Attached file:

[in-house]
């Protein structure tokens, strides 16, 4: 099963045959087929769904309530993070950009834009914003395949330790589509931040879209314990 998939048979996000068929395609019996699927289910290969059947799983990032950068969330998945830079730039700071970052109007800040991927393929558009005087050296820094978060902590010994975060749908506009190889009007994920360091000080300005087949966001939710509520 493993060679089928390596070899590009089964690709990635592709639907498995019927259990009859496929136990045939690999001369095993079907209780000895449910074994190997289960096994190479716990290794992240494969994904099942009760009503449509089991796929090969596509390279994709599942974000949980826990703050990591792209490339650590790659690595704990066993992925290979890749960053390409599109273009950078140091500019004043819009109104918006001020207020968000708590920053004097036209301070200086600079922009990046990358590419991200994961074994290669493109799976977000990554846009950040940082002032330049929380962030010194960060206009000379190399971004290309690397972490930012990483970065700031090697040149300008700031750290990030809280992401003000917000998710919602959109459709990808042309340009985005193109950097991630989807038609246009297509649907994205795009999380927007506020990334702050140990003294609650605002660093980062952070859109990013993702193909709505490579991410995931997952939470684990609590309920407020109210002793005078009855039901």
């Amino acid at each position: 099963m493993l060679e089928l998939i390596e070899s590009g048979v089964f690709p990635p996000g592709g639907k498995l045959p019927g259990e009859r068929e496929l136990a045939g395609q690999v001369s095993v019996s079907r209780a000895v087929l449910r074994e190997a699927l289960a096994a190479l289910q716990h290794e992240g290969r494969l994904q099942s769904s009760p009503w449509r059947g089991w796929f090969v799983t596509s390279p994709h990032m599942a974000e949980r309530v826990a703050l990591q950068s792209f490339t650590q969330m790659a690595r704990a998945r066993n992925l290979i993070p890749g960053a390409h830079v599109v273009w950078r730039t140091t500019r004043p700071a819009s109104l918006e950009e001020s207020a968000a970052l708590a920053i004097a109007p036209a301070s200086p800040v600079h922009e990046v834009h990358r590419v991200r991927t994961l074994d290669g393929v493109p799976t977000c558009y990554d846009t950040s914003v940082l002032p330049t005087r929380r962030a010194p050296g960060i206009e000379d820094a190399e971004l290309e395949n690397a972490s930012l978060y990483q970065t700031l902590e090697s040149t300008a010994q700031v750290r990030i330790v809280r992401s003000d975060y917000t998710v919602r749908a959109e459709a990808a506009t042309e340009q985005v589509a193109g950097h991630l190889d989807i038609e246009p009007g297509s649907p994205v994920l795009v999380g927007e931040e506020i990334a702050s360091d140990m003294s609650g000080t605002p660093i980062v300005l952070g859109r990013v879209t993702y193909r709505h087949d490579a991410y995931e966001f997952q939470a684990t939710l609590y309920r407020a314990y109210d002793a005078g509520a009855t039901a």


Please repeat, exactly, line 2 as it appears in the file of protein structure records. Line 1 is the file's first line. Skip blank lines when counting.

């Protein structure tokens, strides 16, 4: 099963045959087929769904309530993070950009834009914003395949330790589509931040879209314990 998939048979996000068929395609019996699927289910290969059947799983990032950068969330998945830079730039700071970052109007800040991927393929558009005087050296820094978060902590010994975060749908506009190889009007994920360091000080300005087949966001939710509520 493993060679089928390596070899590009089964690709990635592709639907498995019927259990009859496929136990045939690999001369095993079907209780000895449910074994190997289960096994190479716990290794992240494969994904099942009760009503449509089991796929090969596509390279994709599942974000949980826990703050990591792209490339650590790659690595704990066993992925290979890749960053390409599109273009950078140091500019004043819009109104918006001020207020968000708590920053004097036209301070200086600079922009990046990358590419991200994961074994290669493109799976977000990554846009950040940082002032330049929380962030010194960060206009000379190399971004290309690397972490930012990483970065700031090697040149300008700031750290990030809280992401003000917000998710919602959109459709990808042309340009985005193109950097991630989807038609246009297509649907994205795009999380927007506020990334702050140990003294609650605002660093980062952070859109990013993702193909709505490579991410995931997952939470684990609590309920407020109210002793005078009855039901």